A health savings account (HSA) combines a high deductible health plan (HDHP) with a tax-favored savings account. The funds contributed to an HSA result in Federal and state income tax savings in the year of contribution. There are several advantages to owning and using an HSA, as summarized here:

  • Tax-deductible contributions. Contributions made to the HSA are 100 percent tax-deductible, up to the legal limit. This is similar to contributions made to a deductible traditional individual retirement arrangement (IRA). Also like a deductible traditional IRA contribution, a contribution to an HSA is reported on one’s income tax return as an adjustment to income (an “above-the-line” deduction). In other words, an individual does not have to itemize on his or her income tax return in order to get a tax benefit by contributing to his or her HSA. But unlike a deductible traditional IRA that some Federal employees own and contribute to, there are no adjusted gross income (AGI) limitations for contributing to an HSA. Because permanent Federal employees are covered by at least one pension plan – namely, a CSRS or FERS retirement – IRS rules restrict how much (if any) Federal employees can contribute to a deductible traditional IRA.
  • Tax-free distributions. Withdrawals from an HSA to pay for qualified medical, dental, vision or long-term care expenses are not taxed. This is unlike a deductible traditional IRA in which withdrawals are fully subject to Federal and state income taxes.
  • Tax-deferred earnings. HSAs accrue earnings which accumulate tax-deferred. The accrued earnings are tax-free when withdrawn to pay for qualified medical, dental, vision or long-term care expenses.
  • HSAs remain the property of the owner. Unlike a health care flexible spending account (HCFSA), unused money in an HSA is never forfeited. Withdrawals can be made tax-free to pay for qualified medical expenses, even when the owner is not covered by an HDHP. For example, the HSA owner uses HSA funds to pay for qualified expenses in retirement.

In order to contribute to an HSA, an individual must enroll in a High Deductible Health Insurance Plan or HDHP. An HDHP also features higher out-of-pocket maximum limits compared to other types of health insurance plans. With an HDHP, the annual deductibles must be met before insurance plan benefits are paid for medical services other than in-network preventive care services which have 100 percent coverage before the deductible is met.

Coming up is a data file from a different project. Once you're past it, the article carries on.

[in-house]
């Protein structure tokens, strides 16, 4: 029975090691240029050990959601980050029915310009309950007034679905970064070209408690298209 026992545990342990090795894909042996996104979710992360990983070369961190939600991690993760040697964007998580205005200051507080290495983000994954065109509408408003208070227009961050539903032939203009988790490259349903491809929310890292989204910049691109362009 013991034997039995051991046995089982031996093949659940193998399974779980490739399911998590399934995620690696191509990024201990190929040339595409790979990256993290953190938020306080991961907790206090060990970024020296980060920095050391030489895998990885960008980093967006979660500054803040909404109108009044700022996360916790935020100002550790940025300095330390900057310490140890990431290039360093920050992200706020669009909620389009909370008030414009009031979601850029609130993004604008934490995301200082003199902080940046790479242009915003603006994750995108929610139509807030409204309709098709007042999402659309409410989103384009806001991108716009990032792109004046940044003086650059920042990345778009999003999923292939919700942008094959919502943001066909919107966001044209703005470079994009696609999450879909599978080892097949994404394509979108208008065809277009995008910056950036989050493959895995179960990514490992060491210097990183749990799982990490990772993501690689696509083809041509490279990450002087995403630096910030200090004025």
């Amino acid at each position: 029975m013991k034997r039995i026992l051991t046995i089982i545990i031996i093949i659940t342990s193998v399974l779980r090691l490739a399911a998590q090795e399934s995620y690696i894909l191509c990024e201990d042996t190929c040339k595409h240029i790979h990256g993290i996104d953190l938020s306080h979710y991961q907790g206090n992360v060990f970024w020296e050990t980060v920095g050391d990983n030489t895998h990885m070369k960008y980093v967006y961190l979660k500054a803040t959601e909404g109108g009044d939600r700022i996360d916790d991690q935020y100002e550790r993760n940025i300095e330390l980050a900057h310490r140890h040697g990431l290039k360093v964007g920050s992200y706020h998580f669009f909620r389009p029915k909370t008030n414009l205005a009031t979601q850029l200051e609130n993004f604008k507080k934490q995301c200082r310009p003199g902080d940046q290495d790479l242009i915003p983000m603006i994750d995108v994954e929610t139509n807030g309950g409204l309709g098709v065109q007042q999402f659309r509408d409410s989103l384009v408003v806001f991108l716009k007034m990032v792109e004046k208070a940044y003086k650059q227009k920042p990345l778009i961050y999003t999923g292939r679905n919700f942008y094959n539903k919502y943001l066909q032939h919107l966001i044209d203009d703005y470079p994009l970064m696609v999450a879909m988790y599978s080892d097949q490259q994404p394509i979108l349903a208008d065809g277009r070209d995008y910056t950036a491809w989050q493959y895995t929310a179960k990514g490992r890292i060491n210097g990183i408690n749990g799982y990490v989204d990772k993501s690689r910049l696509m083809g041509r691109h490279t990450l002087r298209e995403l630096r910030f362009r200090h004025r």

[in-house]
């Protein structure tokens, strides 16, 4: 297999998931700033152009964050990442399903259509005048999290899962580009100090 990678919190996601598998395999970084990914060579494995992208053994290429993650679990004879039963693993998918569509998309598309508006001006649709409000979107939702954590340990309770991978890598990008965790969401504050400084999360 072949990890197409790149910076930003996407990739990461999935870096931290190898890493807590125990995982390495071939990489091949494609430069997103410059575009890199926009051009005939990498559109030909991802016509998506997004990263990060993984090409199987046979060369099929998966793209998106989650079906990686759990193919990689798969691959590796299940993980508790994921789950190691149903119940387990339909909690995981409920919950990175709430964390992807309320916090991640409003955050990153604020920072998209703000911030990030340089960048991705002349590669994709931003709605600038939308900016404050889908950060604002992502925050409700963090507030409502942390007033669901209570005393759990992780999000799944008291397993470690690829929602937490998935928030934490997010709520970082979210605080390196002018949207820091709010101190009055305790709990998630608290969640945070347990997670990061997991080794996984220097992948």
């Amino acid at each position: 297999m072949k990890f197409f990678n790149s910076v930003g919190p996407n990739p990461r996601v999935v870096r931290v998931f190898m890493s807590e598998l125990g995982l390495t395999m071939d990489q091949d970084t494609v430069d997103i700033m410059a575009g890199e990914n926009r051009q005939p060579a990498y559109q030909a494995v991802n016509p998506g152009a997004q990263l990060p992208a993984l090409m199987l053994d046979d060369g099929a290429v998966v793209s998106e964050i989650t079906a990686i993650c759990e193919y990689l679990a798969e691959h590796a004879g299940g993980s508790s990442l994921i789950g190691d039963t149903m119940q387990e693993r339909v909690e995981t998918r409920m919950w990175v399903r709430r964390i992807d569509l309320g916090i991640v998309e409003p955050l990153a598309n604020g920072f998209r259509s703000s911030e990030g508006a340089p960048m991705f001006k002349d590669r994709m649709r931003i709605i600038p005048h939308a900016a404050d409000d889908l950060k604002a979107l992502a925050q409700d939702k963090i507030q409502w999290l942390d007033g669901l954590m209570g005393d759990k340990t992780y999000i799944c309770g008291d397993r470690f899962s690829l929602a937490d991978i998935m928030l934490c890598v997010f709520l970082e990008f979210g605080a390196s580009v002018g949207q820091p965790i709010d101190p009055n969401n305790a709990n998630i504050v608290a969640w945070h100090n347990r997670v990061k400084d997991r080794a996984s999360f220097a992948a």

The Federal Employee Health Benefits (FEHB) program offers HDHPs to employees. The following employees are eligible to participate in an HSA – that is, contribute to an HSA – through their enrollment in a FEHB-sponsored HDHP: (1) Employees not enrolled in any part of Medicare – Medicare Part A, Part B, Part C or Part D; (2) employees not enrolled in additional health insurance plan associated with a non-HDHP health insurance plan, either themselves or through a spouse; and (3) employees not claimed as a dependent on someone else’s federal income tax return.

Note that being enrolled in a Federal or private dental, vision or long-term care insurance plan will not disqualify an individual from participation in an HSA. But participation in one’s health care flexible spending account (HCFSA) or through a spouse’s HCFSA will disqualify an individual from contributing to an HSA.

The following is a list of FEHB program insurance plans offering HDHPs during 2019 for Federal employees:

List of Nationwide High Deductible Health Plans During 2019

APWU Health Plan

Blue Cross and Blue Shield Service Benefit Plan

Compass Rose Health Plan

Foreign Service Benefit Plan


MHBP – Consumer Option


Panama Canal Area Benefit Plan

Rural Carrier Benefit Plan


An HSA is administered by a trustee or custodian, similar to an IRA. If the HSA owner dies, then a spousal beneficiary will inherit the HSA and use it as his or her own, making qualified withdrawals to pay for out-of-pocket medical, dental and vision expenses. Non-spousal beneficiaries of an HSA such as children must withdraw funds from the HSA and pay Federal and state taxes on withdrawals but no early withdrawal penalty.

Each year, the IRS announces limits on contributions to HSAs, HDHP minimum deductibles, and maximum out-of-pocket spending amounts under HDHPs linked to HSAs. The following table summarizes the IRS limits for 2019:

Contribution and Out-of-Pocket Limits for Health Savings Accounts


and High Deductible Health Plans for 2019

HSA contribution limit (employer + employee)Individual: $3,500


Family: $7,000

HSA “catch-up” contributions (age 55 and up)$1,000
HDHP minimum deductiblesIndividual: $1,350


Family: $2,700

HDHP maximum out-of-pocket amounts


(deductibles, co-payments, and other amounts, but not premiums)

Individual: $6,750


Family: $13,500

Penalties for Using HSA Withdrawals to Pay Nonqualified Expenses

Those HSA owners under the age of 65 (unless totally and permanently disabled) who make HSA withdrawals to pay nonqualified medical expenses face a 20 percent penalty of the HSA funds used for such expenses. Funds spent for nonqualified purposes are also subject to Federal and state income taxes.

Dependent Children